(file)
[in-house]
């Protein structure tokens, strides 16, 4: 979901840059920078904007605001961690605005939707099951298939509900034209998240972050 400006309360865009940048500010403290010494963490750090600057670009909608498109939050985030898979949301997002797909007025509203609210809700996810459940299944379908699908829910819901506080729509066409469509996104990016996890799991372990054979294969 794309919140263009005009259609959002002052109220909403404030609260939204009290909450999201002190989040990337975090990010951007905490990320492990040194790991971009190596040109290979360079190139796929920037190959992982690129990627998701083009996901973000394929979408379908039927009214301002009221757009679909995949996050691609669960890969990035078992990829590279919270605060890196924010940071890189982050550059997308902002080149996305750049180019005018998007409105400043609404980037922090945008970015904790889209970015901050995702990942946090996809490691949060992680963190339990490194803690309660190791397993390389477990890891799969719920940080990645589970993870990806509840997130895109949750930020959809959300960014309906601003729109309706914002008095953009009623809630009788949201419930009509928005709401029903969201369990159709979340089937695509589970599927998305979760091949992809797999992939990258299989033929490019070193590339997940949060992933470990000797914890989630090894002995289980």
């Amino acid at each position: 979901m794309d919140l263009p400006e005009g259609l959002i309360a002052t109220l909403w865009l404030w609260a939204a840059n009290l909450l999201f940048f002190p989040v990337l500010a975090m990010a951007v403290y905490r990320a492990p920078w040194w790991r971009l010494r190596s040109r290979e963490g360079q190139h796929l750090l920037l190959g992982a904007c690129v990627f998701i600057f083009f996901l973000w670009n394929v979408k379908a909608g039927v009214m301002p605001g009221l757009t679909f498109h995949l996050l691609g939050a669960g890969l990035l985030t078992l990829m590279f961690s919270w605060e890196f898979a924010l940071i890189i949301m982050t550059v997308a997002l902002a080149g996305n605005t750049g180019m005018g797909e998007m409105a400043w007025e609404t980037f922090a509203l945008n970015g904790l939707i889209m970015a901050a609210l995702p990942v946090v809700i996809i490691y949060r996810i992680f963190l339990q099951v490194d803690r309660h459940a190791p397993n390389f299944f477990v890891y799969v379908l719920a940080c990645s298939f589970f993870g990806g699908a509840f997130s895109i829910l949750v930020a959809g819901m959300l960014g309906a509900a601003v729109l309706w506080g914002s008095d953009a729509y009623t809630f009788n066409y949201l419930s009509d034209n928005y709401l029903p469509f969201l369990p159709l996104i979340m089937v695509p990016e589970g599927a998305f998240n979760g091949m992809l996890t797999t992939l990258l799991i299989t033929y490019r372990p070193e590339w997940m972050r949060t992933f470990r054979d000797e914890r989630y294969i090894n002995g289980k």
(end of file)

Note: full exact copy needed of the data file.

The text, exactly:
[in-house]
């Protein structure tokens, strides 16, 4: 979901840059920078904007605001961690605005939707099951298939509900034209998240972050 400006309360865009940048500010403290010494963490750090600057670009909608498109939050985030898979949301997002797909007025509203609210809700996810459940299944379908699908829910819901506080729509066409469509996104990016996890799991372990054979294969 794309919140263009005009259609959002002052109220909403404030609260939204009290909450999201002190989040990337975090990010951007905490990320492990040194790991971009190596040109290979360079190139796929920037190959992982690129990627998701083009996901973000394929979408379908039927009214301002009221757009679909995949996050691609669960890969990035078992990829590279919270605060890196924010940071890189982050550059997308902002080149996305750049180019005018998007409105400043609404980037922090945008970015904790889209970015901050995702990942946090996809490691949060992680963190339990490194803690309660190791397993390389477990890891799969719920940080990645589970993870990806509840997130895109949750930020959809959300960014309906601003729109309706914002008095953009009623809630009788949201419930009509928005709401029903969201369990159709979340089937695509589970599927998305979760091949992809797999992939990258299989033929490019070193590339997940949060992933470990000797914890989630090894002995289980």
């Amino acid at each position: 979901m794309d919140l263009p400006e005009g259609l959002i309360a002052t109220l909403w865009l404030w609260a939204a840059n009290l909450l999201f940048f002190p989040v990337l500010a975090m990010a951007v403290y905490r990320a492990p920078w040194w790991r971009l010494r190596s040109r290979e963490g360079q190139h796929l750090l920037l190959g992982a904007c690129v990627f998701i600057f083009f996901l973000w670009n394929v979408k379908a909608g039927v009214m301002p605001g009221l757009t679909f498109h995949l996050l691609g939050a669960g890969l990035l985030t078992l990829m590279f961690s919270w605060e890196f898979a924010l940071i890189i949301m982050t550059v997308a997002l902002a080149g996305n605005t750049g180019m005018g797909e998007m409105a400043w007025e609404t980037f922090a509203l945008n970015g904790l939707i889209m970015a901050a609210l995702p990942v946090v809700i996809i490691y949060r996810i992680f963190l339990q099951v490194d803690r309660h459940a190791p397993n390389f299944f477990v890891y799969v379908l719920a940080c990645s298939f589970f993870g990806g699908a509840f997130s895109i829910l949750v930020a959809g819901m959300l960014g309906a509900a601003v729109l309706w506080g914002s008095d953009a729509y009623t809630f009788n066409y949201l419930s009509d034209n928005y709401l029903p469509f969201l369990p159709l996104i979340m089937v695509p990016e589970g599927a998305f998240n979760g091949m992809l996890t797999t992939l990258l799991i299989t033929y490019r372990p070193e590339w997940m972050r949060t992933f470990r054979d000797e914890r989630y294969i090894n002995g289980k």